Jane Reagh (BFA NSCAD ’86, MFA Parson’s School of Design ’89) thinks of herself as a “RE-emerging artist”. She coined this term to describe women who take time off their profession to focus on raising their children. When they re-emerge these women have the fresh eyes of a new painter as well as many years of painting behind them.
Reagh recently moved to Corner Brook, NL. The land around Corner Brook has been the focus of her painting for the last three years. She thinks of this land as an organism to be read and understood. Reagh paints “en plein air”. She sets up her easel and gives her attention completely to what is around her. She says, “The land has moods and meaning as complicated as the moods and meaning of friends and relatives. Every place and every time has something different to say. I like to be out painting IN the landscape. My paintings become a record of my time engaging with the land. I can paint in the same spot again and again. Each time I get closer to what is really there. I hear more clearly what the land is trying to say to me.”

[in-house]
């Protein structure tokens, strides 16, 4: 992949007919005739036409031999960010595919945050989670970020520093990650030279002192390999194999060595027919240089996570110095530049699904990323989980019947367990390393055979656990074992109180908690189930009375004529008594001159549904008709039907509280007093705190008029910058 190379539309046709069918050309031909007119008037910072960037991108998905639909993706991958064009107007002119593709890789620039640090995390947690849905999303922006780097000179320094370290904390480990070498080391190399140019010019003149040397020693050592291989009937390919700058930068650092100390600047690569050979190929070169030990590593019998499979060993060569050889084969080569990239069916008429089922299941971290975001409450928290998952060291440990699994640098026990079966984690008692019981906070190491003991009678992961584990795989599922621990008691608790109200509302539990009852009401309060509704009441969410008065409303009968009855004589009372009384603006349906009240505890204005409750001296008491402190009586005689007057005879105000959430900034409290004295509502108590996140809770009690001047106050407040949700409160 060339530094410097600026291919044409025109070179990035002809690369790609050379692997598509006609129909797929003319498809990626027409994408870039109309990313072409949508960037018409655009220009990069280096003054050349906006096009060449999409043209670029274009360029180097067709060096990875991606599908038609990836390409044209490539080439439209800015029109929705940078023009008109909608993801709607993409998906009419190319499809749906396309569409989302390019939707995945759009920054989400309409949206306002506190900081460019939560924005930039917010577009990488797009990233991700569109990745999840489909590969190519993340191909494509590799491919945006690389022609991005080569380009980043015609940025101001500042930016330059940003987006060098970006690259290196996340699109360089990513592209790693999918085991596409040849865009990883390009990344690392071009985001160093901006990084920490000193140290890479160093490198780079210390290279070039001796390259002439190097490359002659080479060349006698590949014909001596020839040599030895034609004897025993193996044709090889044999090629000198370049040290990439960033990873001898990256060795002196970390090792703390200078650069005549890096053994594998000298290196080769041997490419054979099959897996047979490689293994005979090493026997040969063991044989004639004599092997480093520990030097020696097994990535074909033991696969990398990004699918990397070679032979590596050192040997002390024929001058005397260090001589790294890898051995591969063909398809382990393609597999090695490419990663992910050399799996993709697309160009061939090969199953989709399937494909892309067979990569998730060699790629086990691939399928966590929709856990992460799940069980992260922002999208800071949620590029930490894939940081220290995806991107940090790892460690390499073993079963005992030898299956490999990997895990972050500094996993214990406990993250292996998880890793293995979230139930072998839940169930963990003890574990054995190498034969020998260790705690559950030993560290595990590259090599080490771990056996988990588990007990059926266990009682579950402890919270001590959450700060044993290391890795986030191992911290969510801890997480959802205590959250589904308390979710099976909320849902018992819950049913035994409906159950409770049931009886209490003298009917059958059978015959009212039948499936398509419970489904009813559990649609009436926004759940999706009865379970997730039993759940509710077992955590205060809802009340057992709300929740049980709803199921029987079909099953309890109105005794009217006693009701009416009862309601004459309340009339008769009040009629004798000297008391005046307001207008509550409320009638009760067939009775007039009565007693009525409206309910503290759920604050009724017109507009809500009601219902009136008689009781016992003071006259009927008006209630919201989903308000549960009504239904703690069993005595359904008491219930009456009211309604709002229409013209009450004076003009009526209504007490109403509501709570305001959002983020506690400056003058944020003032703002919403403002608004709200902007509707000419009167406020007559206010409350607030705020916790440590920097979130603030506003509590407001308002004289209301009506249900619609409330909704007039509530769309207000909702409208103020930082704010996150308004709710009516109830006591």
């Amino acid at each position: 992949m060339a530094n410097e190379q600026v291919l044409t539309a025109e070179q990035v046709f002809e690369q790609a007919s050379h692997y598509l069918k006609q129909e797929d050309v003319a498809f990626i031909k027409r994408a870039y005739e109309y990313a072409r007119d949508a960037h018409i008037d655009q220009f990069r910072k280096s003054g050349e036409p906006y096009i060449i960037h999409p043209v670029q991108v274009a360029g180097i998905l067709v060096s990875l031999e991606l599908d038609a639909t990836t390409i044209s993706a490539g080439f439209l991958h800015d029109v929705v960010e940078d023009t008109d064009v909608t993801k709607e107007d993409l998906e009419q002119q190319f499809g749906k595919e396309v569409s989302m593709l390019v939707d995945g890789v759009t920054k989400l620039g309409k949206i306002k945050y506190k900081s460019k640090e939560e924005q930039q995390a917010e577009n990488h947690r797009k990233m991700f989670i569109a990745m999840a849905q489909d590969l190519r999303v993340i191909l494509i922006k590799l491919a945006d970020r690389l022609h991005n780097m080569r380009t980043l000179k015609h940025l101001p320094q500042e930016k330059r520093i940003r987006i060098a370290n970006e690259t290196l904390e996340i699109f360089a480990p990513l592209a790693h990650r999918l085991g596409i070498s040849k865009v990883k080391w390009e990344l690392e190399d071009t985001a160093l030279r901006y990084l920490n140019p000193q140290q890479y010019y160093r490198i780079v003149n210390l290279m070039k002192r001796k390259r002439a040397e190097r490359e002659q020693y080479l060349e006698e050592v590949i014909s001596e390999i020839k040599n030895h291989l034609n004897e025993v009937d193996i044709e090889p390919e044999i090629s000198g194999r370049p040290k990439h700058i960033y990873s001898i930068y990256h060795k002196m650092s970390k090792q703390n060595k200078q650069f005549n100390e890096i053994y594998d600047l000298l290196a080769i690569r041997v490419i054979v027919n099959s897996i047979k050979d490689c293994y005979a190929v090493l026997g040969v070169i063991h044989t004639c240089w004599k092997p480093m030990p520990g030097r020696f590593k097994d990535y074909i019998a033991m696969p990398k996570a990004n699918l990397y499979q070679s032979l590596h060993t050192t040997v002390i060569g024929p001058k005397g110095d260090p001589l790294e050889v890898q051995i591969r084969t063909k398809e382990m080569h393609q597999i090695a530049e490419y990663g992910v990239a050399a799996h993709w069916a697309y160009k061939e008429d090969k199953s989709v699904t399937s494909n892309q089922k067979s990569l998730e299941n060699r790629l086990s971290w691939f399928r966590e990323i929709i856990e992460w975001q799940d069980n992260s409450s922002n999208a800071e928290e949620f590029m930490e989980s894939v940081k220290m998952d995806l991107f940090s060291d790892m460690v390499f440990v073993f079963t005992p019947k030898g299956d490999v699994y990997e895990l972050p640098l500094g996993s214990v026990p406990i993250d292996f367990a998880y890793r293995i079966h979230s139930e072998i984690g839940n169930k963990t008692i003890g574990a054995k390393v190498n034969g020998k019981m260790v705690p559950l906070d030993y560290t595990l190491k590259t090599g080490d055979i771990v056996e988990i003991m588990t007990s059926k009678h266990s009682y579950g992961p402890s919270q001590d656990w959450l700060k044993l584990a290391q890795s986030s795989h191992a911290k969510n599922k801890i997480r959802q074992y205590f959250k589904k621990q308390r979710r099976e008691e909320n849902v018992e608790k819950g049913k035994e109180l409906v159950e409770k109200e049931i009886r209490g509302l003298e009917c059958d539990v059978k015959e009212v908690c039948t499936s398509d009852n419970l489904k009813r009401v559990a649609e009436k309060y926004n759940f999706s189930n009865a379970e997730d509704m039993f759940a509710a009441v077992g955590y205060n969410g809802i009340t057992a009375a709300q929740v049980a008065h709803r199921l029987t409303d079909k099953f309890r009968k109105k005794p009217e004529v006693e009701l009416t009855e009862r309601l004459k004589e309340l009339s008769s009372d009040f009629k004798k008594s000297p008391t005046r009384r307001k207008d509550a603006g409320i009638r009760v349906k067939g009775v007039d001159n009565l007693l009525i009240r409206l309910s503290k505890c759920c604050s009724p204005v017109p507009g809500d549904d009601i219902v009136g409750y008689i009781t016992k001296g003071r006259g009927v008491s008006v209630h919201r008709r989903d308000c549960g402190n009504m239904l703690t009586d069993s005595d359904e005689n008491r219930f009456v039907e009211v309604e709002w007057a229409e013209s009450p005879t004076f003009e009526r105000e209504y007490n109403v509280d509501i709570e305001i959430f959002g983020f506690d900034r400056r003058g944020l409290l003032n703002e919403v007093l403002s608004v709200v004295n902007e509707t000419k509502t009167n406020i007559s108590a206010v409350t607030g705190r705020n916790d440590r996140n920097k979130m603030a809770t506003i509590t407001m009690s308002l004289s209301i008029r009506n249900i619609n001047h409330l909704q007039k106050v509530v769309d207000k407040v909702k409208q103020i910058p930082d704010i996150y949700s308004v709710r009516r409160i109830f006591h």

This is technology–free painting. Today we need people who will listen to the land unmediated by digital or other media. We need people who are willing to get cold or wet, or to be blown around, or get bitten by flies. These are paintings that are about being out there. “The magic of painting”, says Reagh, “is when you see the paint on the board or canvas, and you can see that it is paint, but you can also see that it is water or hills or clouds. Where the paint and the land meet, you get a landscape painting.”
Janice Leonard’s piece, Explosion School Girls, uses found glass to represent the great destruction. Artworks in a variety of media are popping up all over the city commemorating the 100th anniversary of the Halifax Explosion. The Studio 21 art gallery is marking the tragic anniversary with an exhibition of new work by four of their…Read More